Tellingly there is not a single word for people who don’t fit gender norms that is positive, affirming, and complimentary. There is not even a word that is neutral. Because all our language affords are strings of insults, it is impossible to talk about someone who is brave enough to rebel against gender stereotypes without ridiculing or humiliating them at the same time. Language works against you. It is meant to, because the language of gender is highly political.
So, there we have language and politics. We also have binaries because, as Wilchins explains when discussing Derrida, binaries are a natural consequence of naming. When we call something a “car” we automatically distinguish it from things that are “not car” (trains, aircraft, horses) and we automatically create a potential for disputes as to whether something is “really” a car or not (Smart, Reliant Robin). In many cases this doesn’t matter much. Jeremy Clarkson aside, no one much worries about whether a Smart or a Reliant Robin is sufficiently car-like to deserve the title, but parents whose little boy wants to wear pink and play with dolls are liable to take that child to a psychologist, and if that kid is unlikely he’ll fall into the hands of someone who believes he is “sick” and must be bullied and tortured until he is “cured’ of his lamentable feminine tendencies. For some people, the gender binary (or more specifically being on the wrong side of it) is a matter of life and death.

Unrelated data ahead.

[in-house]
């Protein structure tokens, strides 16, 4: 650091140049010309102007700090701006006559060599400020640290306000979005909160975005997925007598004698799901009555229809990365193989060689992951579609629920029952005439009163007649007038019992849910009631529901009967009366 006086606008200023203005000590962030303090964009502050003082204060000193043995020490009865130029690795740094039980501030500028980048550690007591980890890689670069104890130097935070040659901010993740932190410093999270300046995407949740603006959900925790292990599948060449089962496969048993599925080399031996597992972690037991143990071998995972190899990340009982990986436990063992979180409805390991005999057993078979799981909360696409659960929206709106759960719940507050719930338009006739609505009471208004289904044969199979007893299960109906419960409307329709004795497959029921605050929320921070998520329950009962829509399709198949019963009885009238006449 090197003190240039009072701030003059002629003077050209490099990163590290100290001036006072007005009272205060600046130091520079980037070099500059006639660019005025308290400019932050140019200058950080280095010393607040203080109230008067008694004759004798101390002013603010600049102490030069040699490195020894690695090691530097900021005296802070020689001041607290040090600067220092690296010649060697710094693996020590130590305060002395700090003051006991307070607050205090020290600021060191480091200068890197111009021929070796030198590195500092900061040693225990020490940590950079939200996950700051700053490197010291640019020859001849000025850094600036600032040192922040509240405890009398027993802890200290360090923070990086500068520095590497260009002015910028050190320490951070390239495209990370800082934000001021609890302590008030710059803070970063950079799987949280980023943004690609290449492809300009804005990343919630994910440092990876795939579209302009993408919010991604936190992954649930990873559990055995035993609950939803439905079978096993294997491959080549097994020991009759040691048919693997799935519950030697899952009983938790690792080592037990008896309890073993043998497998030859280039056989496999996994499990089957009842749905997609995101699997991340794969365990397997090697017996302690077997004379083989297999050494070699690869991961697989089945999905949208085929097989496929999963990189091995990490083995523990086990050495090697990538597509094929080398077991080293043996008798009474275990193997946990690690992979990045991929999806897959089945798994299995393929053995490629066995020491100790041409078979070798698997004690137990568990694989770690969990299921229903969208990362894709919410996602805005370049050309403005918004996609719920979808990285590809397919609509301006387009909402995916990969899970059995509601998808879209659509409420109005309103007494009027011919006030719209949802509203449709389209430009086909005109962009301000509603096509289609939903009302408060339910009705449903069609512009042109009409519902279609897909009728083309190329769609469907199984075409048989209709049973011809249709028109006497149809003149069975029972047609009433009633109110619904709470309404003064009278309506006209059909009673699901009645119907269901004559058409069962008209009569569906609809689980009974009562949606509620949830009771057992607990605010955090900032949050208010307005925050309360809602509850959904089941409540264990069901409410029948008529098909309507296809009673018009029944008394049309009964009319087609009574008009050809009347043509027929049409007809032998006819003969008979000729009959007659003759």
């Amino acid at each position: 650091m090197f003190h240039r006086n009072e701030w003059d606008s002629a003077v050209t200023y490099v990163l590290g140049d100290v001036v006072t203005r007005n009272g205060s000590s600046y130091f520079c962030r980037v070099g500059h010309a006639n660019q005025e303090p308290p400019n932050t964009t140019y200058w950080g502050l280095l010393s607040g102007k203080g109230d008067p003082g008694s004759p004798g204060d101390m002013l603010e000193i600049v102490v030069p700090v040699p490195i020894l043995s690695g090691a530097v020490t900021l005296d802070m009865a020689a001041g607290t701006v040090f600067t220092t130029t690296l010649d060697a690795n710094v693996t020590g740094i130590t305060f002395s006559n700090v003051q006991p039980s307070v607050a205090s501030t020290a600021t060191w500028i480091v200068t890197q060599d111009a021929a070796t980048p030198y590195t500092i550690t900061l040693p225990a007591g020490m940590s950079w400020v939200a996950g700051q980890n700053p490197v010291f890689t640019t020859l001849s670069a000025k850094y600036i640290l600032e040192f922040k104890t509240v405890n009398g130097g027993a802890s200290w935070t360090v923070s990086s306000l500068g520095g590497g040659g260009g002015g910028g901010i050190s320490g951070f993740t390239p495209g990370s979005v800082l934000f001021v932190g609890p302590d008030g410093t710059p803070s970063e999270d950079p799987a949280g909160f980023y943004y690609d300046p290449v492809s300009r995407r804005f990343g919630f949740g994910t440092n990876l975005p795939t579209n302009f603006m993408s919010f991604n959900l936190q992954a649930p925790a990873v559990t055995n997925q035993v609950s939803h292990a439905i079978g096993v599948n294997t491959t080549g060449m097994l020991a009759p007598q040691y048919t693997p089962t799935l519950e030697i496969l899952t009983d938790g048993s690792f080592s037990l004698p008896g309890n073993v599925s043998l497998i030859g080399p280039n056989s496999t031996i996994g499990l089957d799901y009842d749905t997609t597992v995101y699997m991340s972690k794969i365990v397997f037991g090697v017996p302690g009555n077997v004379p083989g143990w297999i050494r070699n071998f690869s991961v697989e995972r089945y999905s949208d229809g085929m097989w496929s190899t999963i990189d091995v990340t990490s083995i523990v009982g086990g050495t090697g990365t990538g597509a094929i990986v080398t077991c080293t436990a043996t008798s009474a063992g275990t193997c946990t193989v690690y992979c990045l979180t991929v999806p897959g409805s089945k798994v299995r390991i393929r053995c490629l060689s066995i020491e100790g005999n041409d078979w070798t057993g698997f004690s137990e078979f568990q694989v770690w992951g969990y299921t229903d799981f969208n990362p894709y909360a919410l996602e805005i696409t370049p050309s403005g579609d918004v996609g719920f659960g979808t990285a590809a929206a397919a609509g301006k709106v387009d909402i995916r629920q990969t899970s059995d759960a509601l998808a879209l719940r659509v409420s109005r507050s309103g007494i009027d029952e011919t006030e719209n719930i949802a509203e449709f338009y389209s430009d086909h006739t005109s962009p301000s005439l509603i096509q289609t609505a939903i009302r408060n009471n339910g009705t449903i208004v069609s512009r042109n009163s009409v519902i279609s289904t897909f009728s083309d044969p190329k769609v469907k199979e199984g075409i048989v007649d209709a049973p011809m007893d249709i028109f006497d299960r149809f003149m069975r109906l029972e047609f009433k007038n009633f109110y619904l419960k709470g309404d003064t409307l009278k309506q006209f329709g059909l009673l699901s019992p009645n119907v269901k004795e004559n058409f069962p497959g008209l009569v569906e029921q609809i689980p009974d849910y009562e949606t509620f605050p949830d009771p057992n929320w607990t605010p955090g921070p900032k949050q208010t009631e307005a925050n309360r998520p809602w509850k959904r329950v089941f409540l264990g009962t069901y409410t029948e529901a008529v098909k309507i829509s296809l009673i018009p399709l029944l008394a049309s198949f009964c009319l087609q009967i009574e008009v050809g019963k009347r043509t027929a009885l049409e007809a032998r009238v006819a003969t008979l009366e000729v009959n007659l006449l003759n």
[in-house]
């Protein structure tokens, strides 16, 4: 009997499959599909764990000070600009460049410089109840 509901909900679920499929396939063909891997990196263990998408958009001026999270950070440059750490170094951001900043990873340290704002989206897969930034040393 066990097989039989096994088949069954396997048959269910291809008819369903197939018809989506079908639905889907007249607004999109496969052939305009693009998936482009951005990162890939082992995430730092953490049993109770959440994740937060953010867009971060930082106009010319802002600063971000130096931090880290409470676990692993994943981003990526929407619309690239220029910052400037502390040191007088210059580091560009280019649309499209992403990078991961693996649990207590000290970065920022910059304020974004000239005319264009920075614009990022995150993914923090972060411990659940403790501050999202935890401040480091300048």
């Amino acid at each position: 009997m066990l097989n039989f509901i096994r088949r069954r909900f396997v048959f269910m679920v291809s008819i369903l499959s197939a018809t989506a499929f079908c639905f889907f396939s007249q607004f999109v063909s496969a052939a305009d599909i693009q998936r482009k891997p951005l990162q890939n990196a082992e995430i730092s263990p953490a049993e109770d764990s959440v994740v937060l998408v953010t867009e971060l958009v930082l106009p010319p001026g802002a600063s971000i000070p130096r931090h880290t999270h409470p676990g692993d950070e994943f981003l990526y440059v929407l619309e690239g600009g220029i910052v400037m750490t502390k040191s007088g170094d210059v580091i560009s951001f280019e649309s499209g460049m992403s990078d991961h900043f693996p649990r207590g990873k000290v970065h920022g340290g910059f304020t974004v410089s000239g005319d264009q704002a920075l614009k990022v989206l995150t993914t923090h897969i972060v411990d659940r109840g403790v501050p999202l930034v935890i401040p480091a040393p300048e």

Gender, then, is a subject that is well suited to PostModernist analysis. And if you still think that might be stretching things a bit, consider this: the book, published in 2004, is uncannily prescient in foreshadowing pretty much everything that has happened in transgender politics in the USA since. This isn’t because Wilchins has a crystal ball; it is simply down to observing and understanding how the need to conform to socially-approved gender roles has affected queer politics down the years.